With youth unemployment being at the highest levels since the advent of our democracy, entrepreneurship has been identified by many as a fundamental tool for breaking this vicious cycle.
On Friday, 1 November 2013, Agape Youth Movement (AYM) launched a 12 month project called Gauteng Youth Entrepreneurship Drive (GYED) in Tshwane. According to Noko Ramoroko, who is currently President of AYM, the initiative “seeks to promote a culture and mind-set of entrepreneurship within the youth of Gauteng by creating opportunities to learn, network and leverage off each other’s knowledge, resources and enthusiasm”. Prior to the launch, the organisation undertook a survey amongst participants to ensure that the event best met the needs of those who attended.
Aptly themed ‘Bridging the gap between young entrepreneurs and business support institutes’, the launch brought young, aspiring entrepreneurs; potential funders and support agencies together.
Action Coach; Technology Innovation Agency (TIA); the Women’s Business Association; the City of Tshwane and the National Youth Development Agency (NYDA) were amongst those present. First National Bank was also in attendance, seeking to open their brand to youth and sharing their competitive business package for start-ups.
Calvin Makhubela opened the day’s proceeding with a clear message about the need for those who have made it to give back and highlighted mentorship as an important way in which this can be done. “We are young and know what we want”, said the Activator. “But very often we are not sure of the path with which to get there”. He spoke strongly spoke about the lack of mentorship, speaking of the value it holds for young entrepreneurs.
TIA representative Dr Sayed followed the powerful opening. “We have a strong innovation and entrepreneurship capacity in South Africa, however the question we have to ask ourselves is, do we have the necessary support for this capacity”. Dr Sayed went on to reflect on how the many good ideas in the country, never meet the market due to what he describes as an innovation chasm. Many people have good ideas, but have no technical skills to develop them whereas others have prototypes, but lack the business skills required. This was used to emphasise that funding alone is often not enough and support beyond funding is needed. His comments were met by many nods across the room, indicating a shared sentiment.
The TIA has a dedicated youth programme, the Youth Technology Innovation Fund (YTIF), which supports technological innovation. However many misunderstand this, thinking that the programme is focused solely on IT- which it isn’t. Tech innovation merely refers to new knowledge and start-ups which fulfill a social need. Attendees had the rare opportunity to discover exactly how the fund works, as well as the processes involved. It was well-received that in certain instances, unemployed entrepreneurs could apply for a cash stipend to allow them to dedicate themselves fully to making their projects a reality.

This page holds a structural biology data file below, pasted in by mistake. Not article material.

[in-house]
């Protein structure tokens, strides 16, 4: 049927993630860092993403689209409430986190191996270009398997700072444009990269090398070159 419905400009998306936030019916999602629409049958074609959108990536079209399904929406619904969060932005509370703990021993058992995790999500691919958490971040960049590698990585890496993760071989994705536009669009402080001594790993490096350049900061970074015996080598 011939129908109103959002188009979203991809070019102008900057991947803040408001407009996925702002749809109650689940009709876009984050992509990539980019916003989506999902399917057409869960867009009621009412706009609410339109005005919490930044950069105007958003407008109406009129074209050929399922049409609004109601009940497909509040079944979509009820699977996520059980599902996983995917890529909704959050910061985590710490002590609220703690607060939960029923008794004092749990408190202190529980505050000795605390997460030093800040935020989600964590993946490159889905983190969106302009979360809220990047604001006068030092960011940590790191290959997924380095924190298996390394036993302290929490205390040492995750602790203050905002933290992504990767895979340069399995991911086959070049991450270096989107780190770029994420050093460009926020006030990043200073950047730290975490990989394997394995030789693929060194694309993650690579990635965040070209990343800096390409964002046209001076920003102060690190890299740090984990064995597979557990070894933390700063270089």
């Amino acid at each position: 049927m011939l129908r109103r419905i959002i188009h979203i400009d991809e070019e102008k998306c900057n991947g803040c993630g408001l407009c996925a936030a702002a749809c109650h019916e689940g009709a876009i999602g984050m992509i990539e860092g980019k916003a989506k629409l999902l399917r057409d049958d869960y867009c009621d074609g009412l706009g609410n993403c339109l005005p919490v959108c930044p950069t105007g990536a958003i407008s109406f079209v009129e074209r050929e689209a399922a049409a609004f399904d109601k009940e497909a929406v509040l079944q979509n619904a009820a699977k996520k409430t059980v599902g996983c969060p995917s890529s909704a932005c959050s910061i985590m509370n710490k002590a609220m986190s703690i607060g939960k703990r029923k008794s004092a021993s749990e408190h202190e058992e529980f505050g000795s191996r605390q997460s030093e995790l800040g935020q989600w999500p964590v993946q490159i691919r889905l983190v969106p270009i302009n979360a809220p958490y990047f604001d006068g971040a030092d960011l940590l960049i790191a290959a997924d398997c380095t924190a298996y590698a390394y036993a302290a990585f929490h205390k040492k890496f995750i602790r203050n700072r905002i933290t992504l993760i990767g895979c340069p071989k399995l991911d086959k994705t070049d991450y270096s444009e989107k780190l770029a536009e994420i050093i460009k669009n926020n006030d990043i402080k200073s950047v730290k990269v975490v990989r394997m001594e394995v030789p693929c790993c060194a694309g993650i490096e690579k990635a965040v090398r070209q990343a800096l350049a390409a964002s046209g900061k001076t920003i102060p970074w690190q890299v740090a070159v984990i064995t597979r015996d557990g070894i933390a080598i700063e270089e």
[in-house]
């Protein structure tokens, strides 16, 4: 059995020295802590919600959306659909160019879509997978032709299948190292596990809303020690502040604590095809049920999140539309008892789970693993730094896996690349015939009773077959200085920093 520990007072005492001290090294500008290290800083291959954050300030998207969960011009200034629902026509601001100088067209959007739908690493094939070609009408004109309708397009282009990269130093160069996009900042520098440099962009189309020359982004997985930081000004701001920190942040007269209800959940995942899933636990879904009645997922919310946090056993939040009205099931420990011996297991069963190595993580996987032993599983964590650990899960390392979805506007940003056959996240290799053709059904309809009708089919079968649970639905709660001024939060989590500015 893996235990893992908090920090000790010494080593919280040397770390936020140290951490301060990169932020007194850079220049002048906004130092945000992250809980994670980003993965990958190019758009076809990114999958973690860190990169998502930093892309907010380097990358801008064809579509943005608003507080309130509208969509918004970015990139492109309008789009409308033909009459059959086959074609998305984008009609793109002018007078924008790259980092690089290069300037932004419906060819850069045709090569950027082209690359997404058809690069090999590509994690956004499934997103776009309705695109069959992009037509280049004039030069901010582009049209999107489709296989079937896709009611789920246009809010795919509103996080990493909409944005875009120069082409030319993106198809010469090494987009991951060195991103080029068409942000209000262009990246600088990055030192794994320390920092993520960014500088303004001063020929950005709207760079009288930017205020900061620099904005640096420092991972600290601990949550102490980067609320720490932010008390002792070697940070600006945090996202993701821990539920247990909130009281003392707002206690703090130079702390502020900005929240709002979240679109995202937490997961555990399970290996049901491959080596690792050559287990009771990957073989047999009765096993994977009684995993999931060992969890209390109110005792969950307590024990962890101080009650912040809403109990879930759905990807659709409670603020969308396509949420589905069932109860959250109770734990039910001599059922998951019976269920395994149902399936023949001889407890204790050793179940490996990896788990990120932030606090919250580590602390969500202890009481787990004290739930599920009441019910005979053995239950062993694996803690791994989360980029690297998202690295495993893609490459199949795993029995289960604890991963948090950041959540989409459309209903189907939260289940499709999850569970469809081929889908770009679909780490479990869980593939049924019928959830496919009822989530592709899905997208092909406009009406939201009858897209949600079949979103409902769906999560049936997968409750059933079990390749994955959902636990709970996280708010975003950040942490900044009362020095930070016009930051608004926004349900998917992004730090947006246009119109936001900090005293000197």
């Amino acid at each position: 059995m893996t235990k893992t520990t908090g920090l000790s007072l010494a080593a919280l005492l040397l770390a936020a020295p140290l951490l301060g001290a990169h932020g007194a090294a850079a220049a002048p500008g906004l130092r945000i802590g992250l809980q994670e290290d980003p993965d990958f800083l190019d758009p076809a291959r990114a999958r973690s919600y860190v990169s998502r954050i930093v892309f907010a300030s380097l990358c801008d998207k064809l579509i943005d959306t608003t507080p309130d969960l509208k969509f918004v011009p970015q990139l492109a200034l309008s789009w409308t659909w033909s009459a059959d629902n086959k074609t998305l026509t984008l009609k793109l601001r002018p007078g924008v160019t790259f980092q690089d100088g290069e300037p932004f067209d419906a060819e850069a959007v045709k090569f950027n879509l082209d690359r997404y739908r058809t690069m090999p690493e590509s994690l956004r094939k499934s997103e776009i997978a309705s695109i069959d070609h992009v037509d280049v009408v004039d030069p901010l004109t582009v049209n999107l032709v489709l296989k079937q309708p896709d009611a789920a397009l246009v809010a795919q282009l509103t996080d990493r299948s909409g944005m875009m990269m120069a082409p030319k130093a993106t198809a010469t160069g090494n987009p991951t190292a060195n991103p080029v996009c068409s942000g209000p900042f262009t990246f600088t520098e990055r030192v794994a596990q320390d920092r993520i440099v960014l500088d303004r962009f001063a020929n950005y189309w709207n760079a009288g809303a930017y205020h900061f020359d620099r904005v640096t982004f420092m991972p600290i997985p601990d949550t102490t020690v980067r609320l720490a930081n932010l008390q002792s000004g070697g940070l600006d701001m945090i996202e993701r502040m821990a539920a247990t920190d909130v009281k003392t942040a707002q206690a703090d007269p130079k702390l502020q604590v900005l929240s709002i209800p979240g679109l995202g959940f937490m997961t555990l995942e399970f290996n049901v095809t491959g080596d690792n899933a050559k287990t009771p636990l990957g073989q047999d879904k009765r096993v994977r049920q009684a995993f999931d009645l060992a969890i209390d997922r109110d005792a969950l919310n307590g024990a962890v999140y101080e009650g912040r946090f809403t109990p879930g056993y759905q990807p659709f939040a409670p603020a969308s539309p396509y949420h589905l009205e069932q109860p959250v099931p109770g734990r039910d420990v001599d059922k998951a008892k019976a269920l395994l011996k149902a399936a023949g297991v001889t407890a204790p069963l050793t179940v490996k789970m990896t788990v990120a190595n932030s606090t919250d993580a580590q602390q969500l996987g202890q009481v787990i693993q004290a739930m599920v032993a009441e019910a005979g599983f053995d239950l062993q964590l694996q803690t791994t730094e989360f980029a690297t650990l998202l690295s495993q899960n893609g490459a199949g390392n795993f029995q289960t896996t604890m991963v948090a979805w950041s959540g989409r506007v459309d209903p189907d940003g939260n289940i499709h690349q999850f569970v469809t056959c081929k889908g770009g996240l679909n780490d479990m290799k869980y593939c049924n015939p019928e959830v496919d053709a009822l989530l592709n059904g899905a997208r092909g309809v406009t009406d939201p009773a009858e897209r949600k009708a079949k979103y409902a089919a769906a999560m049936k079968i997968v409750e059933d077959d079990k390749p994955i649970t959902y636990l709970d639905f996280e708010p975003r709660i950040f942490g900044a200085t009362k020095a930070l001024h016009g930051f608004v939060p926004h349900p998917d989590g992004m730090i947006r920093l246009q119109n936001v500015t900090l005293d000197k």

Whilst 150 guests had sent their RSVP, quite a number did not arrive. This didn’t bother Mr Henry Welby-Cooke of Action Coach at all. “The most important people are here in the room”, he said, “those who show up are the ones who rise up”. The Action Coach Executive Director made it clear right away that his mission was not to present the ideal picture of entrepreneurship, which would have everyone feeling like they want their own business. Instead he went on to share how for many established, successful business owners being an ‘overnight success’ often meant years of hard work.
Throughout the day, attendees found themselves not only entertained- but also inspired by Activator Karabo Lekgalakgala who was the designated programme director. The shamelessly talented young man also used the opportunity to share his own entrepreneurial journey, which is a tale of perseverance and hope.
Beyond taking the NYDA to task, those present displayed a high level of maturity. Questions from the floor suggested that a number of young entrepreneurs are very aware of the deep divisions in the country. Many questioned what those who support entrepreneurs are doing to reach youth in traditionally marginalised communities.
Almost all presenters alluded that although they were attempting to reach beyond urban areas, there is still a lot to be done for a more inclusive approach. It was also admitted that achieving this required a more collaborative approach amongst agencies meant to support upcoming entrepreneurs, as current efforts are too fragmented.
Value propositions came up throughout the day, with all presenters highlighting the importance of understanding one’s value proposal. Entrepreneurs were reminded to constantly ask themselves “what benefit does my idea have?”
Although the event was focused on budding and aspiring entrepreneurs, the questions asked were a challenge that goes beyond entrepreneurship. It was a challenge for young people to constantly reflect the value they add to daily life, even in their individual capacities.